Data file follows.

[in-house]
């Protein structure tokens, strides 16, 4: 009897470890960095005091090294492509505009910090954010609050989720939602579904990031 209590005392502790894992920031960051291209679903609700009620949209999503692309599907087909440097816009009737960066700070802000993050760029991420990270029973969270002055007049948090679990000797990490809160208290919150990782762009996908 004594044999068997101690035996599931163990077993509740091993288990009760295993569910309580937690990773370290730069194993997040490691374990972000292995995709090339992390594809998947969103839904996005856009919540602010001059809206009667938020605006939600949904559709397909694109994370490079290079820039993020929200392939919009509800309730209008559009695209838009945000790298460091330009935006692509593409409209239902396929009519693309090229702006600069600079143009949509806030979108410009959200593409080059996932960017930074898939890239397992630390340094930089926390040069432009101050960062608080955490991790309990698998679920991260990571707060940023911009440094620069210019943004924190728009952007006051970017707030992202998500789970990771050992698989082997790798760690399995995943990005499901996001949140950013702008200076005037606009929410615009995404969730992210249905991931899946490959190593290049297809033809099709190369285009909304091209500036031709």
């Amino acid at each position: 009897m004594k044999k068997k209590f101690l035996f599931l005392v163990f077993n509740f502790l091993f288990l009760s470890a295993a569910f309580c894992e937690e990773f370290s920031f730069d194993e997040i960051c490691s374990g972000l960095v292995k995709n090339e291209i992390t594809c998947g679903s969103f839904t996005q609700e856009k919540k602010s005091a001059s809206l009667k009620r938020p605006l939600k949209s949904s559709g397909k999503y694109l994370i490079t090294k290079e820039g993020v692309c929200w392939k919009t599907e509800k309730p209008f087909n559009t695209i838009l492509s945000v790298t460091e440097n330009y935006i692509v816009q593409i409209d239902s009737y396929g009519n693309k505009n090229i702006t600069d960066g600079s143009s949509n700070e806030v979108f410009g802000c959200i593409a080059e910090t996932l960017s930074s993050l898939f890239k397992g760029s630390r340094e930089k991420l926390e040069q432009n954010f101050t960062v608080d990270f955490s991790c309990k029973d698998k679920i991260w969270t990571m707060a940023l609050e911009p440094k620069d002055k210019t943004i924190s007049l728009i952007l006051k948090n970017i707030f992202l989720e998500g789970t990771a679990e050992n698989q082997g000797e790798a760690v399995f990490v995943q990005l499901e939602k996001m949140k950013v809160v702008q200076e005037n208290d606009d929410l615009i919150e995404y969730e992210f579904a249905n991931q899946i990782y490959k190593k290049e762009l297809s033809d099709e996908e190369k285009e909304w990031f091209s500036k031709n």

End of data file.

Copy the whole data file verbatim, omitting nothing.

[in-house]
């Protein structure tokens, strides 16, 4: 009897470890960095005091090294492509505009910090954010609050989720939602579904990031 209590005392502790894992920031960051291209679903609700009620949209999503692309599907087909440097816009009737960066700070802000993050760029991420990270029973969270002055007049948090679990000797990490809160208290919150990782762009996908 004594044999068997101690035996599931163990077993509740091993288990009760295993569910309580937690990773370290730069194993997040490691374990972000292995995709090339992390594809998947969103839904996005856009919540602010001059809206009667938020605006939600949904559709397909694109994370490079290079820039993020929200392939919009509800309730209008559009695209838009945000790298460091330009935006692509593409409209239902396929009519693309090229702006600069600079143009949509806030979108410009959200593409080059996932960017930074898939890239397992630390340094930089926390040069432009101050960062608080955490991790309990698998679920991260990571707060940023911009440094620069210019943004924190728009952007006051970017707030992202998500789970990771050992698989082997790798760690399995995943990005499901996001949140950013702008200076005037606009929410615009995404969730992210249905991931899946490959190593290049297809033809099709190369285009909304091209500036031709």
């Amino acid at each position: 009897m004594k044999k068997k209590f101690l035996f599931l005392v163990f077993n509740f502790l091993f288990l009760s470890a295993a569910f309580c894992e937690e990773f370290s920031f730069d194993e997040i960051c490691s374990g972000l960095v292995k995709n090339e291209i992390t594809c998947g679903s969103f839904t996005q609700e856009k919540k602010s005091a001059s809206l009667k009620r938020p605006l939600k949209s949904s559709g397909k999503y694109l994370i490079t090294k290079e820039g993020v692309c929200w392939k919009t599907e509800k309730p209008f087909n559009t695209i838009l492509s945000v790298t460091e440097n330009y935006i692509v816009q593409i409209d239902s009737y396929g009519n693309k505009n090229i702006t600069d960066g600079s143009s949509n700070e806030v979108f410009g802000c959200i593409a080059e910090t996932l960017s930074s993050l898939f890239k397992g760029s630390r340094e930089k991420l926390e040069q432009n954010f101050t960062v608080d990270f955490s991790c309990k029973d698998k679920i991260w969270t990571m707060a940023l609050e911009p440094k620069d002055k210019t943004i924190s007049l728009i952007l006051k948090n970017i707030f992202l989720e998500g789970t990771a679990e050992n698989q082997g000797e790798a760690v399995f990490v995943q990005l499901e939602k996001m949140k950013v809160v702008q200076e005037n208290d606009d929410l615009i919150e995404y969730e992210f579904a249905n991931q899946i990782y490959k190593k290049e762009l297809s033809d099709e996908e190369k285009e909304w990031f091209s500036k031709n």